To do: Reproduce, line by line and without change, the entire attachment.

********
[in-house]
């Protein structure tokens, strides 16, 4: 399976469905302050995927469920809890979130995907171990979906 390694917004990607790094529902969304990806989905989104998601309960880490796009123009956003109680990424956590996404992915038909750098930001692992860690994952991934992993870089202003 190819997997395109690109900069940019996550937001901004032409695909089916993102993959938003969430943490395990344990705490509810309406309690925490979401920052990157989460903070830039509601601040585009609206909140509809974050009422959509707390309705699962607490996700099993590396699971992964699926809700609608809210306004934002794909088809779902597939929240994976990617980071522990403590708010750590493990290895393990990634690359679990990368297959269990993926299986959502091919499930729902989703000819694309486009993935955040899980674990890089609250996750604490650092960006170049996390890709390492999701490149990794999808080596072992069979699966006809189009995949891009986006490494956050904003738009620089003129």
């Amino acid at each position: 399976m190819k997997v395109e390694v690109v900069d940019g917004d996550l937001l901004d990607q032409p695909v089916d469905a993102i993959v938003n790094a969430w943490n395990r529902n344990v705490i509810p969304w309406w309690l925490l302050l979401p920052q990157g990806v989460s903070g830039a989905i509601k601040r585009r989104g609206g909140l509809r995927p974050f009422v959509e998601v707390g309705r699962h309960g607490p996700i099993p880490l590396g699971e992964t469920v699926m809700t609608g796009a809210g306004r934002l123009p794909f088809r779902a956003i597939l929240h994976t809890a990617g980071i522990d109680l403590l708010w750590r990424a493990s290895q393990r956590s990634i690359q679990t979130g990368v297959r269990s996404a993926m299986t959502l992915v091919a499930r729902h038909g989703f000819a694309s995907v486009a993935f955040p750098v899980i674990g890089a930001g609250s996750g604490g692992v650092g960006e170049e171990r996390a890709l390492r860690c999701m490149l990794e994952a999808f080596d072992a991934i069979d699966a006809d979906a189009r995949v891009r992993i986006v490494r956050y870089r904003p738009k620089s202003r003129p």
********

[in-house]
């Protein structure tokens, strides 16, 4: 399976469905302050995927469920809890979130995907171990979906 390694917004990607790094529902969304990806989905989104998601309960880490796009123009956003109680990424956590996404992915038909750098930001692992860690994952991934992993870089202003 190819997997395109690109900069940019996550937001901004032409695909089916993102993959938003969430943490395990344990705490509810309406309690925490979401920052990157989460903070830039509601601040585009609206909140509809974050009422959509707390309705699962607490996700099993590396699971992964699926809700609608809210306004934002794909088809779902597939929240994976990617980071522990403590708010750590493990290895393990990634690359679990990368297959269990993926299986959502091919499930729902989703000819694309486009993935955040899980674990890089609250996750604490650092960006170049996390890709390492999701490149990794999808080596072992069979699966006809189009995949891009986006490494956050904003738009620089003129």
């Amino acid at each position: 399976m190819k997997v395109e390694v690109v900069d940019g917004d996550l937001l901004d990607q032409p695909v089916d469905a993102i993959v938003n790094a969430w943490n395990r529902n344990v705490i509810p969304w309406w309690l925490l302050l979401p920052q990157g990806v989460s903070g830039a989905i509601k601040r585009r989104g609206g909140l509809r995927p974050f009422v959509e998601v707390g309705r699962h309960g607490p996700i099993p880490l590396g699971e992964t469920v699926m809700t609608g796009a809210g306004r934002l123009p794909f088809r779902a956003i597939l929240h994976t809890a990617g980071i522990d109680l403590l708010w750590r990424a493990s290895q393990r956590s990634i690359q679990t979130g990368v297959r269990s996404a993926m299986t959502l992915v091919a499930r729902h038909g989703f000819a694309s995907v486009a993935f955040p750098v899980i674990g890089a930001g609250s996750g604490g692992v650092g960006e170049e171990r996390a890709l390492r860690c999701m490149l990794e994952a999808f080596d072992a991934i069979d699966a006809d979906a189009r995949v891009r992993i986006v490494r956050y870089r904003p738009k620089s202003r003129p």